Tuesday, October 30, 2012
One of the joys of living in a small town for a few years is the daily trip to the post office.
I suspect the ritual is the same for village life in England, Honduras, or China. Check the box for mail. And, more importantly, chat with the postal clerk about the latest goings-on in town.
What Agatha Christie novel would be worth reading without a similar plot-propelling scene?
Even though our temperatures are still past 90 degrees before noon, I decided to walk to town yesterday -- to enjoy this little town of mine.
And it was a bonanza day at the post office. All three clerks were there. Each with interesting tales.
We talked about the universal topic of the weather. Car wrecks. And my upcoming trips to Pátzcuaro and Oregon.
Even my postal box held more mail than usual. Two magazines. Well, the September and October editions of the same magazine.
As a blogger, I have been quite a booster of the Mexican postal system. It is usually very reliable. Certainly as reliable as the high-cost postal services used by some expatriates.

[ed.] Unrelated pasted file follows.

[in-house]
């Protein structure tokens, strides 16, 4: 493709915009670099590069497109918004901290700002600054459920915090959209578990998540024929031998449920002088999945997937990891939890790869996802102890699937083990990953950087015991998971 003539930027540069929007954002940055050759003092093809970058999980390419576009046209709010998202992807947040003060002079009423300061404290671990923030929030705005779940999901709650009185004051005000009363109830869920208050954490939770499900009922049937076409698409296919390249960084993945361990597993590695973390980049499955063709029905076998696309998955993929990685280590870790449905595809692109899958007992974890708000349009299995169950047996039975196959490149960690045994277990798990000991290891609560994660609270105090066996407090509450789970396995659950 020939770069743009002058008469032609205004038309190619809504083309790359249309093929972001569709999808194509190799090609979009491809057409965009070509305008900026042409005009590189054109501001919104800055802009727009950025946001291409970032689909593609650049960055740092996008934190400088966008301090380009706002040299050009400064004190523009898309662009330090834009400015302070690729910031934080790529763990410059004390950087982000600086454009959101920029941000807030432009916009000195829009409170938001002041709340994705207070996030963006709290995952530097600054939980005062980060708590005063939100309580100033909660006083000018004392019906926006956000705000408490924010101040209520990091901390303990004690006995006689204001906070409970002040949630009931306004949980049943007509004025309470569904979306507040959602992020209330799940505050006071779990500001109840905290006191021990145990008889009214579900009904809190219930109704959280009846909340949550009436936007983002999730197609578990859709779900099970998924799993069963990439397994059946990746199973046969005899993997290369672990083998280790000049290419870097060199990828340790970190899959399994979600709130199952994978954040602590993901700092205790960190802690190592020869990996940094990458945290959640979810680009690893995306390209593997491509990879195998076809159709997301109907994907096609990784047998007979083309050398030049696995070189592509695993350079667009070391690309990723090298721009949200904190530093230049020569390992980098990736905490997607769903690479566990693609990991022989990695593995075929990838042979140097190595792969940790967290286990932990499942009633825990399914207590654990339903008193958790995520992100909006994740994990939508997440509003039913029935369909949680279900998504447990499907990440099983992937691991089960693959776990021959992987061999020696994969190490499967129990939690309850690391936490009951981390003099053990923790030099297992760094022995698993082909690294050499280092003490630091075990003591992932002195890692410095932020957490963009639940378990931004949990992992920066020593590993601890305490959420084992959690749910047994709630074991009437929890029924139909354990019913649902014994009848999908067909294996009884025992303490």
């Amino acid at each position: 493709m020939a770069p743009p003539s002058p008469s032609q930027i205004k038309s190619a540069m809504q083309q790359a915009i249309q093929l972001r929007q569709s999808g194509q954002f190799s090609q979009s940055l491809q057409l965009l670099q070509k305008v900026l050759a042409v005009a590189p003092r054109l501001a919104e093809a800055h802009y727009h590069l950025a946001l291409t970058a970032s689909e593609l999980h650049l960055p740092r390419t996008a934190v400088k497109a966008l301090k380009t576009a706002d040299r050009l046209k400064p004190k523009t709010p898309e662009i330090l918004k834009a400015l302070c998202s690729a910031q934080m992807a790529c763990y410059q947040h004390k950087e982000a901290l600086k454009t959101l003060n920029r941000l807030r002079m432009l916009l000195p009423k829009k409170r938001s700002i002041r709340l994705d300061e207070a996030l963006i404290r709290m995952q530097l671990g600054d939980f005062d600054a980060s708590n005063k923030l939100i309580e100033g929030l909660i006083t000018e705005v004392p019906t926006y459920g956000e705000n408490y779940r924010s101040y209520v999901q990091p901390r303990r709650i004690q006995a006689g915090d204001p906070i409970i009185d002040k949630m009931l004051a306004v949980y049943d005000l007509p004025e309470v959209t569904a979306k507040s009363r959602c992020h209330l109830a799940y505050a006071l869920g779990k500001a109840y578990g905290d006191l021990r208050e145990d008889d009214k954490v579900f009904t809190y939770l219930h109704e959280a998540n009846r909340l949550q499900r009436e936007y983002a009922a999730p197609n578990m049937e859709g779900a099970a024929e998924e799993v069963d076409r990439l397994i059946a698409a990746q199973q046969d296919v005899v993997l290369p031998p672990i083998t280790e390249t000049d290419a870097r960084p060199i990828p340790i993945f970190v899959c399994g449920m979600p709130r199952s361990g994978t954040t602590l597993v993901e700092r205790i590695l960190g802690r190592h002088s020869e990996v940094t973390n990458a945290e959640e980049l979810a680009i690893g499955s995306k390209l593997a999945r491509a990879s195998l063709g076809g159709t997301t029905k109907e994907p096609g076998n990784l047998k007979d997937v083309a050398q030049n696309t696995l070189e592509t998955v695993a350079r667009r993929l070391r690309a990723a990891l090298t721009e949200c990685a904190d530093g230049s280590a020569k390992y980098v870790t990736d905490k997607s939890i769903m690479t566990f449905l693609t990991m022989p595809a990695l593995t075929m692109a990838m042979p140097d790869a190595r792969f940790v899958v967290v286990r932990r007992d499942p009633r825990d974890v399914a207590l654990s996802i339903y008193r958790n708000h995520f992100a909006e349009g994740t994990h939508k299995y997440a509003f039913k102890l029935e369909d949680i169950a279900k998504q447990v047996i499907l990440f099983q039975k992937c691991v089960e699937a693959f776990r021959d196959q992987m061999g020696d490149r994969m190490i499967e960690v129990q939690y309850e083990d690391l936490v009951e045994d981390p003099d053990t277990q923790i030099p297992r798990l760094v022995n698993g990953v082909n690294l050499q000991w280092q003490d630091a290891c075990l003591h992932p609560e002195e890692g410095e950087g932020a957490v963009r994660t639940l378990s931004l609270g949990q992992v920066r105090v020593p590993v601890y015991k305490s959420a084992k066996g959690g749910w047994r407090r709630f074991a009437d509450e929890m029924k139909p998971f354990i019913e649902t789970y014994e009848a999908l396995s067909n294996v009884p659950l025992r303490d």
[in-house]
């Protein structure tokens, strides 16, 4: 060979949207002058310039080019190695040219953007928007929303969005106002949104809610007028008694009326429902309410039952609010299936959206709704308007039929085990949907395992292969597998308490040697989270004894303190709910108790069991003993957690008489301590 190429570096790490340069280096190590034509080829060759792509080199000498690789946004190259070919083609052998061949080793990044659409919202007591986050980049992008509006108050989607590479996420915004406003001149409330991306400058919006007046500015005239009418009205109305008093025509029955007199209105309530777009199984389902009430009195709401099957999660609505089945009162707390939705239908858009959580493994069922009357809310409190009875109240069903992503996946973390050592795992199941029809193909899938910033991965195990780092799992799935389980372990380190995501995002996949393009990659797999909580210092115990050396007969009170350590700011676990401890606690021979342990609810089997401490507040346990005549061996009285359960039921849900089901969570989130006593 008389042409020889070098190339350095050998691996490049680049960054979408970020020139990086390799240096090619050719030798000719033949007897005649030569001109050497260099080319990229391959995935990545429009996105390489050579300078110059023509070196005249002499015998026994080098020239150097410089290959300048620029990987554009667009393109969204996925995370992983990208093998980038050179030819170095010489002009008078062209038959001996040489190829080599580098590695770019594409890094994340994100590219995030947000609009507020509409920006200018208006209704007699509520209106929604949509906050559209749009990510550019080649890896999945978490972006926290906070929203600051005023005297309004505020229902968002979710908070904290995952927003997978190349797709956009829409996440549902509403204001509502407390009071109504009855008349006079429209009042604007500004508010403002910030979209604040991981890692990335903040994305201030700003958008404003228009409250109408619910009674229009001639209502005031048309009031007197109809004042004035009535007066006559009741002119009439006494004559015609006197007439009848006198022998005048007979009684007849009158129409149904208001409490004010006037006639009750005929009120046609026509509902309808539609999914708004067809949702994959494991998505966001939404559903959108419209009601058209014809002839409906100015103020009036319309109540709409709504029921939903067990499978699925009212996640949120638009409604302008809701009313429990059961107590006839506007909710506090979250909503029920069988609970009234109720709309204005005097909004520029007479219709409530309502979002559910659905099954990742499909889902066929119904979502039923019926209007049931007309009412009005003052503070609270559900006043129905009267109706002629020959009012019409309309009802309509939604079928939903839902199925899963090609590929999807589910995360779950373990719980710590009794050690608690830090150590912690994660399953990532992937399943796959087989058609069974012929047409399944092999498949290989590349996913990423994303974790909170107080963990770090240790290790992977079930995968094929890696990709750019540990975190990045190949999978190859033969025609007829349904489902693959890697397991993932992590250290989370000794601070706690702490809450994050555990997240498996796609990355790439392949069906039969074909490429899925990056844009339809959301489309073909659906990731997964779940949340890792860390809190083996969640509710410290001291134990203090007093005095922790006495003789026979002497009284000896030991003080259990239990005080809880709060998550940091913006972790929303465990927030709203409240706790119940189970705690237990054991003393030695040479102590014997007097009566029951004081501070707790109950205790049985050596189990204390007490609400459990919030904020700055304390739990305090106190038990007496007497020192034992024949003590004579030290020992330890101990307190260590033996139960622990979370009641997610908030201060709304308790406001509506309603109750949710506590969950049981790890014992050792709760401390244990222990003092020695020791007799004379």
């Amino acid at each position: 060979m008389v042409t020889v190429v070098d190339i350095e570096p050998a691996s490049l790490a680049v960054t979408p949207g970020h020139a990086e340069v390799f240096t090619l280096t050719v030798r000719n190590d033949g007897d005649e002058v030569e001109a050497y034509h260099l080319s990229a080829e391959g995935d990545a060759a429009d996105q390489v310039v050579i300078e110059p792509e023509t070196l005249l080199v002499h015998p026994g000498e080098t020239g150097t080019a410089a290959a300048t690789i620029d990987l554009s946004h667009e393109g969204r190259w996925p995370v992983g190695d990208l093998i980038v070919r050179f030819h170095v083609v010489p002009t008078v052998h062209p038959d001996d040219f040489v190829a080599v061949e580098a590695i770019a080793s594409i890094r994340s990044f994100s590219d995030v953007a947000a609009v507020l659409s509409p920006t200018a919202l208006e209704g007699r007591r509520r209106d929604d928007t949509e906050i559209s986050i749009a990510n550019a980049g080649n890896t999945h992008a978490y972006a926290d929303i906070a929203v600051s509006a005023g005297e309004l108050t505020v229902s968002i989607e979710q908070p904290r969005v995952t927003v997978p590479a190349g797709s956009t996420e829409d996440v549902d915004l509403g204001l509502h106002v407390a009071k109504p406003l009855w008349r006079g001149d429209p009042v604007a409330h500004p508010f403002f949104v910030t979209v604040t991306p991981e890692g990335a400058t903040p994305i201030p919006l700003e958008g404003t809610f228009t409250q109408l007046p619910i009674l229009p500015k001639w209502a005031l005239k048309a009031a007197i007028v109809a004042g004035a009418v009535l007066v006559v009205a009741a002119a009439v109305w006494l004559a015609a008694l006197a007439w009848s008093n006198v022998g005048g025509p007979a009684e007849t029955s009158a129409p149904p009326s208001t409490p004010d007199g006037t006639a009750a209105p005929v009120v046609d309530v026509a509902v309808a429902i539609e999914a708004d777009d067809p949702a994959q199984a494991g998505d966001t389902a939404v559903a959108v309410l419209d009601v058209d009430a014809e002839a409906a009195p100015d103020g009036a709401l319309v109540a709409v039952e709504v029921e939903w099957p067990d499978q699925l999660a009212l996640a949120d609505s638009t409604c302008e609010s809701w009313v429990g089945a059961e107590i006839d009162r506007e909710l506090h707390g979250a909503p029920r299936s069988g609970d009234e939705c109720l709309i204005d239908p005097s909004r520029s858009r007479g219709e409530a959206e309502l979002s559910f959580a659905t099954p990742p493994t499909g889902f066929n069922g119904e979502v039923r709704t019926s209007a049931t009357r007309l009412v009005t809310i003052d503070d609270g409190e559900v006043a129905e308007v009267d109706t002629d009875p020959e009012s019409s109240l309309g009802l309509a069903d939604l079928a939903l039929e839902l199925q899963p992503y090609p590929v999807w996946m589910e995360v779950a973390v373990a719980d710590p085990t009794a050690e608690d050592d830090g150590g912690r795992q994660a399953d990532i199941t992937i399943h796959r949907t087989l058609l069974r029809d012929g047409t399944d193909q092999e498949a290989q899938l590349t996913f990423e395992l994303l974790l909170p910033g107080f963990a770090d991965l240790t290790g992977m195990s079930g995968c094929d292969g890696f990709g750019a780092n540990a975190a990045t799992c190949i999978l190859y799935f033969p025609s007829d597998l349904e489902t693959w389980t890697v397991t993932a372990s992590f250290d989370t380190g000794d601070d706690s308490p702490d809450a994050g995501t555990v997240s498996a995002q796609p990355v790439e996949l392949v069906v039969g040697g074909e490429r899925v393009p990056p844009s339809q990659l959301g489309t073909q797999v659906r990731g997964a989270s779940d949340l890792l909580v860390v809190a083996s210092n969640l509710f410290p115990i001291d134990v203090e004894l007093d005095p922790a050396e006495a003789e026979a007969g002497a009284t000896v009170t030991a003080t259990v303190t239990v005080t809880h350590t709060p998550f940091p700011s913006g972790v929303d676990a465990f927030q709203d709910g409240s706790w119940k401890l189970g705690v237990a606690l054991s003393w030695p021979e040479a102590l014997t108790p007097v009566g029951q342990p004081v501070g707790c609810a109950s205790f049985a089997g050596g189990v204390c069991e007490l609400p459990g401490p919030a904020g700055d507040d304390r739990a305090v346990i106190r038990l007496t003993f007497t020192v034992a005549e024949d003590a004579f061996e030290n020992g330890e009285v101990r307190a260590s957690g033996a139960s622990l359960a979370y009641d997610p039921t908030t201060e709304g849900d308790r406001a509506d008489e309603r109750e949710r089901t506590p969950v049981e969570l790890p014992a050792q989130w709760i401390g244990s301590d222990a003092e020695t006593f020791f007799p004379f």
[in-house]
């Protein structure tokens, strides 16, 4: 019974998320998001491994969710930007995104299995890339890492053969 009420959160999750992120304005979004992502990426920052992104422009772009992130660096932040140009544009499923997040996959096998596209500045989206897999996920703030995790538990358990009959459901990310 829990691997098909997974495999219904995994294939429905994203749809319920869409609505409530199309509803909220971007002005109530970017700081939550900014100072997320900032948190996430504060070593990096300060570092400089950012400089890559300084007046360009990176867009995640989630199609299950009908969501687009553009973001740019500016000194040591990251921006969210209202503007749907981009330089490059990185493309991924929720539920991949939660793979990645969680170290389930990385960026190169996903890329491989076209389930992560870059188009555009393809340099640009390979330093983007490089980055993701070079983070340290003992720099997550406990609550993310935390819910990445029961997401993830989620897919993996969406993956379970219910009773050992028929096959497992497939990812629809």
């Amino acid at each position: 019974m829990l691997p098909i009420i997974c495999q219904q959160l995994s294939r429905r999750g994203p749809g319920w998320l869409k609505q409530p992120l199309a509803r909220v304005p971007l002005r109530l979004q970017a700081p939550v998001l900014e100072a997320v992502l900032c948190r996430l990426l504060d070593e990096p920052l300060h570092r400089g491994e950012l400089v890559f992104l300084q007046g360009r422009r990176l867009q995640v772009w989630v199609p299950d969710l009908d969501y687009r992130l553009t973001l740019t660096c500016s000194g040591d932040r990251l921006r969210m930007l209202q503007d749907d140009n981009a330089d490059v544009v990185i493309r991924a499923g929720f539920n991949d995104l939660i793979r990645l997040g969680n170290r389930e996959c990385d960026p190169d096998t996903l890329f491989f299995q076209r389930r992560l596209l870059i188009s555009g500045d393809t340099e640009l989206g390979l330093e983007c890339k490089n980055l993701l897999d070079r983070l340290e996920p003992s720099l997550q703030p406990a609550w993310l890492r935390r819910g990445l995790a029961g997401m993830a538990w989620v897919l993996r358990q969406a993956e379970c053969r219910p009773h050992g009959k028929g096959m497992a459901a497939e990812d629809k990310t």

But,now and then, something odd happens. It usually takes about 10 to 14days for mail to be delivered from up north. In July, I sent off a pack of cards and letters -- both to Mexico and The States. It took six to eight weeks for the mail to be delivered.
And we all know the story about my subscription to The Economist. It arrived fine for a few weeks. And then just stopped.
Now, the odd delivery of different issues on the same day. I have no idea what happened. And I am not concerned. At least, they arrived.
One thing I have learned in Mexico is that getting in a lather over a few late magazines is not worth the bother. My focus is on the fact that I will now have something to read on the bus on my way to the hotel in Morelia.
It is certainly not the end of my world.
And my conversation at the post office is always worth far more than what shows up in my box.